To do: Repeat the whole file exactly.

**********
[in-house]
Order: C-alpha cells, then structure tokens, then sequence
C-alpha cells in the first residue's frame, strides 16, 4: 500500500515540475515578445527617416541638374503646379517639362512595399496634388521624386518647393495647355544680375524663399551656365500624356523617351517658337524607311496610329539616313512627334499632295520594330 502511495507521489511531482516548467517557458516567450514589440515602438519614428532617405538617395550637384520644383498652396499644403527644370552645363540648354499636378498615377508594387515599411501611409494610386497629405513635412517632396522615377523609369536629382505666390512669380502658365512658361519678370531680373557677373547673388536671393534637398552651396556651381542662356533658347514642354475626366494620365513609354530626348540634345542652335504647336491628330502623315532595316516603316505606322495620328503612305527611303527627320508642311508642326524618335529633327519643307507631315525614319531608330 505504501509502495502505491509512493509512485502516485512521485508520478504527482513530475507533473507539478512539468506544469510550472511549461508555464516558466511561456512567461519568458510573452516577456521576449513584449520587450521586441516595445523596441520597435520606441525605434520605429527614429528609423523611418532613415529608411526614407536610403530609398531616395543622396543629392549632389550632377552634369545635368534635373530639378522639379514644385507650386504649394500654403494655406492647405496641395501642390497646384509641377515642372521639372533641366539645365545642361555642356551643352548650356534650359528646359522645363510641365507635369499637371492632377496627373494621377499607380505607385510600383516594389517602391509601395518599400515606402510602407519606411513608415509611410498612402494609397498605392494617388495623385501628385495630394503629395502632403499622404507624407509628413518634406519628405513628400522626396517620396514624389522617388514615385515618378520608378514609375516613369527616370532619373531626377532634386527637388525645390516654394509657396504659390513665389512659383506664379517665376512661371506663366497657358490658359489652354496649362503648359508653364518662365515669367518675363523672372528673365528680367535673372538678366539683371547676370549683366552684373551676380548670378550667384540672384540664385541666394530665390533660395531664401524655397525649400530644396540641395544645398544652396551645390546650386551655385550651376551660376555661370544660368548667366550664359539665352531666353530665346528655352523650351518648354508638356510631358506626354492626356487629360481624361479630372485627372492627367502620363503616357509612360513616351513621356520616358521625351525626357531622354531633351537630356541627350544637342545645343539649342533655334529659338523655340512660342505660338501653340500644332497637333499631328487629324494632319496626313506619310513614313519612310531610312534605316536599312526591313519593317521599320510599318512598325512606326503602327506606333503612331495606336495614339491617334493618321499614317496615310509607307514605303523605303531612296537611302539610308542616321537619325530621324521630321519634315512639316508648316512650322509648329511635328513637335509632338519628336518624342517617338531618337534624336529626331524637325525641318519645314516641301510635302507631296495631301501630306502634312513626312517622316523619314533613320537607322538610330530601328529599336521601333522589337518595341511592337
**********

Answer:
[in-house]
Order: C-alpha cells, then structure tokens, then sequence
C-alpha cells in the first residue's frame, strides 16, 4: 500500500515540475515578445527617416541638374503646379517639362512595399496634388521624386518647393495647355544680375524663399551656365500624356523617351517658337524607311496610329539616313512627334499632295520594330 502511495507521489511531482516548467517557458516567450514589440515602438519614428532617405538617395550637384520644383498652396499644403527644370552645363540648354499636378498615377508594387515599411501611409494610386497629405513635412517632396522615377523609369536629382505666390512669380502658365512658361519678370531680373557677373547673388536671393534637398552651396556651381542662356533658347514642354475626366494620365513609354530626348540634345542652335504647336491628330502623315532595316516603316505606322495620328503612305527611303527627320508642311508642326524618335529633327519643307507631315525614319531608330 505504501509502495502505491509512493509512485502516485512521485508520478504527482513530475507533473507539478512539468506544469510550472511549461508555464516558466511561456512567461519568458510573452516577456521576449513584449520587450521586441516595445523596441520597435520606441525605434520605429527614429528609423523611418532613415529608411526614407536610403530609398531616395543622396543629392549632389550632377552634369545635368534635373530639378522639379514644385507650386504649394500654403494655406492647405496641395501642390497646384509641377515642372521639372533641366539645365545642361555642356551643352548650356534650359528646359522645363510641365507635369499637371492632377496627373494621377499607380505607385510600383516594389517602391509601395518599400515606402510602407519606411513608415509611410498612402494609397498605392494617388495623385501628385495630394503629395502632403499622404507624407509628413518634406519628405513628400522626396517620396514624389522617388514615385515618378520608378514609375516613369527616370532619373531626377532634386527637388525645390516654394509657396504659390513665389512659383506664379517665376512661371506663366497657358490658359489652354496649362503648359508653364518662365515669367518675363523672372528673365528680367535673372538678366539683371547676370549683366552684373551676380548670378550667384540672384540664385541666394530665390533660395531664401524655397525649400530644396540641395544645398544652396551645390546650386551655385550651376551660376555661370544660368548667366550664359539665352531666353530665346528655352523650351518648354508638356510631358506626354492626356487629360481624361479630372485627372492627367502620363503616357509612360513616351513621356520616358521625351525626357531622354531633351537630356541627350544637342545645343539649342533655334529659338523655340512660342505660338501653340500644332497637333499631328487629324494632319496626313506619310513614313519612310531610312534605316536599312526591313519593317521599320510599318512598325512606326503602327506606333503612331495606336495614339491617334493618321499614317496615310509607307514605303523605303531612296537611302539610308542616321537619325530621324521630321519634315512639316508648316512650322509648329511635328513637335509632338519628336518624342517617338531618337534624336529626331524637325525641318519645314516641301510635302507631296495631301501630306502634312513626312517622316523619314533613320537607322538610330530601328529599336521601333522589337518595341511592337